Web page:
Authors (ET and WS) collected applicable data related to study characteristics. The primary data extracted from eligible studies were the year of study, method of diagnosis, total number of observations, and cases. For samples that underwent molecular characterization, the major serotype isolates were identified and extracted based on the number of cases. Furthermore, the first author’s name, publication year, study year, study site, production system, breeds, commingling of animals, agro-ecological zone, and diagnosis methods were key attributes of the extract. All the extracts found eligible were imported into a Microsoft Excel (2010) spreadsheet. The screening strategy of studies and exclusion reasons are presented (Fig. 1).
Critical appraisal of studies
The Joanna Briggs Institute's critical appraisal tool developed for the assessment of generalizability of articles in order to minimize publication biases was assessed for prevalence studies (Munn et al. 2015) and was rated for 9 points. The two authors were averaged out of 9 points and a final decision was made on studies with a score above or equal to five to be included.
Data synthesis and analysis
All analyses were conducted using RStudio (version 4.0.4) (“R core team, R: A language and environment for statistical computing” R core team 2021) where the “metafor” package was employed to estimate models (Viechtbauer 2010). Different steps are followed to analyze the data. First, apparent prevalence was calculated, using the summation of the frequency of cases in all reports included, divided by the summation of the frequency of cattle sampled. The 95% level of confidence interval (95% CI) was calculated by the binomial method. Then, prevalence estimates for every study were logit-transformed, and the pooled prevalence was computed based on meta-analytic models. The random effects model meta-analysis was used to estimate the pooled prevalence and 95% CI level of FMD in the overall population in Ethiopia (Hedges and Vevea 1998). The spatial distribution of FMD prevalence per study was dotted proportionally on a map showing distribution, which was generated using ArcGIS version 10.3.1 software (ESRI, Redlands, California, USA).
Cochran’s Q statistic (Cochran 1954) and Higgin’s statistic (I2) were used to test heterogeneity and quantify the proportion of the true variation due to heterogeneity among studies, respectively (Higgins et al. 2003). Higgin’s statistic (I2) is computed to describe the variation among studies in the pooled prevalence due to heterogeneity. The I2 scores of 25, 50, and 75% show low, moderate, and high degrees of heterogeneity, respectively. The I2 value of 0% indicates no heterogeneity was detected. Cochran’s Q is the number of squares measured on a standardized scale. Accordingly, the P value indicates the presence of heterogeneity with a lower cut point value (Higgins and Thompson 2002). Pooled prevalence for the category of the moderator was calculated by subgroup analysis. Moderators' category results with P ≤ 0.05 were statistically significant. Sub-group analyses were undertaken to assess potential sources of heterogeneity between studies. The moderators included in the sub-group analysis were: study area (region), size of sample and year of the study.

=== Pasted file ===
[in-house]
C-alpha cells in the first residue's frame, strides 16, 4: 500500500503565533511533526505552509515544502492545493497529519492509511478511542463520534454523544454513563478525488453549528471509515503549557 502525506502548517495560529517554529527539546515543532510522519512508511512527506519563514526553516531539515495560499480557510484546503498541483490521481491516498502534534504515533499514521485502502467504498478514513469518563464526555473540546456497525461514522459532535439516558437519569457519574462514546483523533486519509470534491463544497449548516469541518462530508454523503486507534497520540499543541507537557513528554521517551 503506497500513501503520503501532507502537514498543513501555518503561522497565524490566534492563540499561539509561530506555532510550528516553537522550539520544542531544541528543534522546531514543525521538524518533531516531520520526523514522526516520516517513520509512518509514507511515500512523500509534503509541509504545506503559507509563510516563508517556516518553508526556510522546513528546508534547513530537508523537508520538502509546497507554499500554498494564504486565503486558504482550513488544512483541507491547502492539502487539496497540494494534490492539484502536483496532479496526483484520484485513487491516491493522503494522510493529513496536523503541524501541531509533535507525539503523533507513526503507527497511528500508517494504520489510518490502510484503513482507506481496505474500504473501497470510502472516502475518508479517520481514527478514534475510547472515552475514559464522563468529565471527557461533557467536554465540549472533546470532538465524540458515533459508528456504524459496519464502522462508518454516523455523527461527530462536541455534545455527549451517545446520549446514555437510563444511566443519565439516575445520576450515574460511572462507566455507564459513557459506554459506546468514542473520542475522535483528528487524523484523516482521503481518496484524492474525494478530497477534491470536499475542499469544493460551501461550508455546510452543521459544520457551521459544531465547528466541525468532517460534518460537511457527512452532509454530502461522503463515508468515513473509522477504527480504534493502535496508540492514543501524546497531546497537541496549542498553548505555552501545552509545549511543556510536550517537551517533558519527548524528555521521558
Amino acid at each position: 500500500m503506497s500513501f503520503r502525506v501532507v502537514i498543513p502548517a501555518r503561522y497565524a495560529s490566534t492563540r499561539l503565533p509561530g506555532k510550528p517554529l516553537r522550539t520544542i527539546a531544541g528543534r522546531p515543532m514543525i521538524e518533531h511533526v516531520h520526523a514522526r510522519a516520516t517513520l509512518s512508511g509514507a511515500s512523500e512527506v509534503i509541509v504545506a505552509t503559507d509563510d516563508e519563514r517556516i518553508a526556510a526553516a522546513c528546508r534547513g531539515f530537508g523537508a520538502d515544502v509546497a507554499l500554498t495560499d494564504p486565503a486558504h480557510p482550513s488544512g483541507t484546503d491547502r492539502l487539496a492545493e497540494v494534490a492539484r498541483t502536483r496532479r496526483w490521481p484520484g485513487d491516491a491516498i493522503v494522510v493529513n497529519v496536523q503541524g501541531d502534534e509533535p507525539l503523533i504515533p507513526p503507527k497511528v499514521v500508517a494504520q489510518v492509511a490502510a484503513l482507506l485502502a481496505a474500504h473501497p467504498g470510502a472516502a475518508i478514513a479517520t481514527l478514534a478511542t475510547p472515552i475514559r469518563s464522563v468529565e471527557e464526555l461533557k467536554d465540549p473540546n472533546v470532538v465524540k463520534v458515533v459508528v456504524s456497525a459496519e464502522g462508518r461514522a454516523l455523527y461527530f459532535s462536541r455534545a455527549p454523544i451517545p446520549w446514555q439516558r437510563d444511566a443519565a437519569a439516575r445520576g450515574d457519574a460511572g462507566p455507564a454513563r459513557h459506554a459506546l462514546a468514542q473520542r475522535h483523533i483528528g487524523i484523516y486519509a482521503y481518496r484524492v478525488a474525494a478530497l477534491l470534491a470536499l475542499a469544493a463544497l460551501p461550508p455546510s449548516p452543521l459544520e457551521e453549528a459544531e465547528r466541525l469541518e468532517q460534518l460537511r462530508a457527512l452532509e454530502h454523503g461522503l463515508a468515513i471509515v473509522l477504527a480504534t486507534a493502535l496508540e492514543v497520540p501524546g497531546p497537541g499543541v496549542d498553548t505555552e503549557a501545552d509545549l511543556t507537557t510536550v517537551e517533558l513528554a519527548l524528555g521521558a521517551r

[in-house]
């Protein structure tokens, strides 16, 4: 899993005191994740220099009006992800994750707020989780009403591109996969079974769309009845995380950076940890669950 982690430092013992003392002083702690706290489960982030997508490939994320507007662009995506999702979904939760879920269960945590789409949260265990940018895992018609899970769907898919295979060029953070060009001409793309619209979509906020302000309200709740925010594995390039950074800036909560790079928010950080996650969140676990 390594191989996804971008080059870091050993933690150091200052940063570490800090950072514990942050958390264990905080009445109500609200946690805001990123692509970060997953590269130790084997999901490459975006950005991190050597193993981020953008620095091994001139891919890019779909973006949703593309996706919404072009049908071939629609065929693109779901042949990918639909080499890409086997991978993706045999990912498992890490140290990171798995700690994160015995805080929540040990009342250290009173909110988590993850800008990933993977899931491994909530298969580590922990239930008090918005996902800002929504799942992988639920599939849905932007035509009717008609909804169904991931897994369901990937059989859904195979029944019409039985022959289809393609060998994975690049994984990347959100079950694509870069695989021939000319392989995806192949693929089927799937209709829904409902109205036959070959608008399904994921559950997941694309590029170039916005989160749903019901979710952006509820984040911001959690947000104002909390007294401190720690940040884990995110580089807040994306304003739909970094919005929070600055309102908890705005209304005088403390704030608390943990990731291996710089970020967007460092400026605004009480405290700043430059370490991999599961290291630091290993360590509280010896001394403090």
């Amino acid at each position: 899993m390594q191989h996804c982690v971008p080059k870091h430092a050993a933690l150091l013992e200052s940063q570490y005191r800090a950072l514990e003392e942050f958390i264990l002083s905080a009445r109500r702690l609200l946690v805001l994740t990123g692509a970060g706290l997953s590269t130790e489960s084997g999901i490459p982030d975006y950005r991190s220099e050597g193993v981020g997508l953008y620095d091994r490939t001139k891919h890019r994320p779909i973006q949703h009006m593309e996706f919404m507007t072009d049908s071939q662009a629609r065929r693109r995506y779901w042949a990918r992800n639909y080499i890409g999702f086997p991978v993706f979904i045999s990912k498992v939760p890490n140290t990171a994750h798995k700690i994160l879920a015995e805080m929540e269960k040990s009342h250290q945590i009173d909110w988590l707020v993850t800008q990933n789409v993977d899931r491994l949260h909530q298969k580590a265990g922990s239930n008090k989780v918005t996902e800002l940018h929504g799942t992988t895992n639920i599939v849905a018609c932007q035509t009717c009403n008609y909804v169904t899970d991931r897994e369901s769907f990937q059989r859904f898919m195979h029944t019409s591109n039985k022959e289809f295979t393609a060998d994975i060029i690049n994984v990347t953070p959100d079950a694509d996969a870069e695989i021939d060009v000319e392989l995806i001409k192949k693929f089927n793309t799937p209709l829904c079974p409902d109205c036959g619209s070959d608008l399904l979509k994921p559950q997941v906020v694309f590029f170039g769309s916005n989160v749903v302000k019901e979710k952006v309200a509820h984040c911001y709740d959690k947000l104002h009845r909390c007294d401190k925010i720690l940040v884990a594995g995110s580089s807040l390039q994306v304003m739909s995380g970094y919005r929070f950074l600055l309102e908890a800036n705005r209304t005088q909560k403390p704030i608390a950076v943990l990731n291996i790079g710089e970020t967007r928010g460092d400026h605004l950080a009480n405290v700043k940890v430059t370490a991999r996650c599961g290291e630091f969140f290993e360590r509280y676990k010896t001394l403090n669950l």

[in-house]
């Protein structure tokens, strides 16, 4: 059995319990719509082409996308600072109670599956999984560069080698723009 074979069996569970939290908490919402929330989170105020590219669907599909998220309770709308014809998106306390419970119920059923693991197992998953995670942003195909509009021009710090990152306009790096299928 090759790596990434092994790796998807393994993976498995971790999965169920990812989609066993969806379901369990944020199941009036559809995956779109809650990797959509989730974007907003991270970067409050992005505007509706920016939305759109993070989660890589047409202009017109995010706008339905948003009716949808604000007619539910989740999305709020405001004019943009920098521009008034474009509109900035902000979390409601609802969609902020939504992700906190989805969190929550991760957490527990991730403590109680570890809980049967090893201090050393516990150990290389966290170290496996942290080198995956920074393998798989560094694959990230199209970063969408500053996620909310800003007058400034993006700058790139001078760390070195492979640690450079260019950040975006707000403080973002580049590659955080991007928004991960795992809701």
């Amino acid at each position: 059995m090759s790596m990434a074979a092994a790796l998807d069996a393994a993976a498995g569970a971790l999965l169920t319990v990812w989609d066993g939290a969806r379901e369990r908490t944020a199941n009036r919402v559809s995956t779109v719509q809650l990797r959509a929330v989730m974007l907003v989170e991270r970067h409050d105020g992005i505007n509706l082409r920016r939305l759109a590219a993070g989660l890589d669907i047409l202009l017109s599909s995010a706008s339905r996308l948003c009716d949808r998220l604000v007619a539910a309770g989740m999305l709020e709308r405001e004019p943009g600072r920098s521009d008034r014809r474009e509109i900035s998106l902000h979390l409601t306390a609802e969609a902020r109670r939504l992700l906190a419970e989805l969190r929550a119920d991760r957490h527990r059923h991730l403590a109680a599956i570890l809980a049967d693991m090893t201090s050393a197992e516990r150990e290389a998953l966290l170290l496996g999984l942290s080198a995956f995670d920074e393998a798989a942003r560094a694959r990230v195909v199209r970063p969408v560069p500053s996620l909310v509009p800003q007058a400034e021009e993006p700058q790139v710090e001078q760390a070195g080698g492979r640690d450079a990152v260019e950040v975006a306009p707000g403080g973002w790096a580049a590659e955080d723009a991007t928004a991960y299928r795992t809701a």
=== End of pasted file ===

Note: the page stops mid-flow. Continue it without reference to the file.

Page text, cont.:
Univariable meta-regression was conducted to identify the parsimonious moderators; following it multivariable analysis was conducted to identify significant predictors. Initially, both random effects and fixed effects models were considered for each potential moderator. Later, random effect model was used only due to observed heterogeneity. Moreover, moderators were checked for collinearity using Goodman’s and Kruskal gamma statistics, where moderators with gamma values between − 0.6 and + 0.6, were added to the multivariable meta-regression model. Finally, the multivariable meta-regression model was fitted using the moderators with P values < 0.25 in the univariable analysis. Moderator testing for collinearity and P value revealed the relevant moderators that had statistically significant relations with computed effect sizes and explained the explainable proportion of heterogeneity within the model attributed to recognized moderators (R2).
Assessment of bias
The study design and sample size of reported studies were used to exclude small study bias when assessing literature quality. The fitness of multivariable meta-regression models and the likelihood of publication bias were assessed through funnel plots, Egger's asymmetry test (Egger et al. 1997) and Begg’s rank correlation test (Begg and Mazumdar 1994). A statistical test of Begg’s and Egger's significance was also used in order to determine whether there is a bias. The logarithm function of the effect size and standard error for the effect size was shown by a funnel plot. This is used to indicate the visual appearance of cross-study bias. An influence plot analysis was conducted to determine whether any of the study reports had a significant effect on the estimated effect size (Borenstein et al. 2009). Initially, across study bias was examined visually by a funnel plot, then Egger’s regression analysis was used to test asymmetry existence of studies by testing the statistical significance of the across study bias (Egger et al. 1997). The Duval and Tweedie nonparametric ‘fill and trim’ linear random method was used to check unbiased estimates existence (Duval and Tweedie 2000).